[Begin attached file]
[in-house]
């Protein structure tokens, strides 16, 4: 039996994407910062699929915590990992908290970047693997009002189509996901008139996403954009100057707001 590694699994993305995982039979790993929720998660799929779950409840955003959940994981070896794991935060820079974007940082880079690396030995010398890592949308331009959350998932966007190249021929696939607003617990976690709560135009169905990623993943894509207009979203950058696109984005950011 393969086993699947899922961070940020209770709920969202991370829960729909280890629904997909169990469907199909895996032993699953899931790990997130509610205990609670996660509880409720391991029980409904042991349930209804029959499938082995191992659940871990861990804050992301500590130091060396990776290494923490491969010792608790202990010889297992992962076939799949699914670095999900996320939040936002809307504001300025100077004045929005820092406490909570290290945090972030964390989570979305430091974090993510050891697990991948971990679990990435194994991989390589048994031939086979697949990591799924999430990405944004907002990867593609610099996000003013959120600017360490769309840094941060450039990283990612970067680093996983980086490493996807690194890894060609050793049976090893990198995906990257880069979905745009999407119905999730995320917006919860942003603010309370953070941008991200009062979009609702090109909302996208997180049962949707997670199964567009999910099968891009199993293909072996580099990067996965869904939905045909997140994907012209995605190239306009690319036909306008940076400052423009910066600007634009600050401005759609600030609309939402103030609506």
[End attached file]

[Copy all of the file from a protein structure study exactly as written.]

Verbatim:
[in-house]
């Protein structure tokens, strides 16, 4: 039996994407910062699929915590990992908290970047693997009002189509996901008139996403954009100057707001 590694699994993305995982039979790993929720998660799929779950409840955003959940994981070896794991935060820079974007940082880079690396030995010398890592949308331009959350998932966007190249021929696939607003617990976690709560135009169905990623993943894509207009979203950058696109984005950011 393969086993699947899922961070940020209770709920969202991370829960729909280890629904997909169990469907199909895996032993699953899931790990997130509610205990609670996660509880409720391991029980409904042991349930209804029959499938082995191992659940871990861990804050992301500590130091060396990776290494923490491969010792608790202990010889297992992962076939799949699914670095999900996320939040936002809307504001300025100077004045929005820092406490909570290290945090972030964390989570979305430091974090993510050891697990991948971990679990990435194994991989390589048994031939086979697949990591799924999430990405944004907002990867593609610099996000003013959120600017360490769309840094941060450039990283990612970067680093996983980086490493996807690194890894060609050793049976090893990198995906990257880069979905745009999407119905999730995320917006919860942003603010309370953070941008991200009062979009609702090109909302996208997180049962949707997670199964567009999910099968891009199993293909072996580099990067996965869904939905045909997140994907012209995605190239306009690319036909306008940076400052423009910066600007634009600050401005759609600030609309939402103030609506």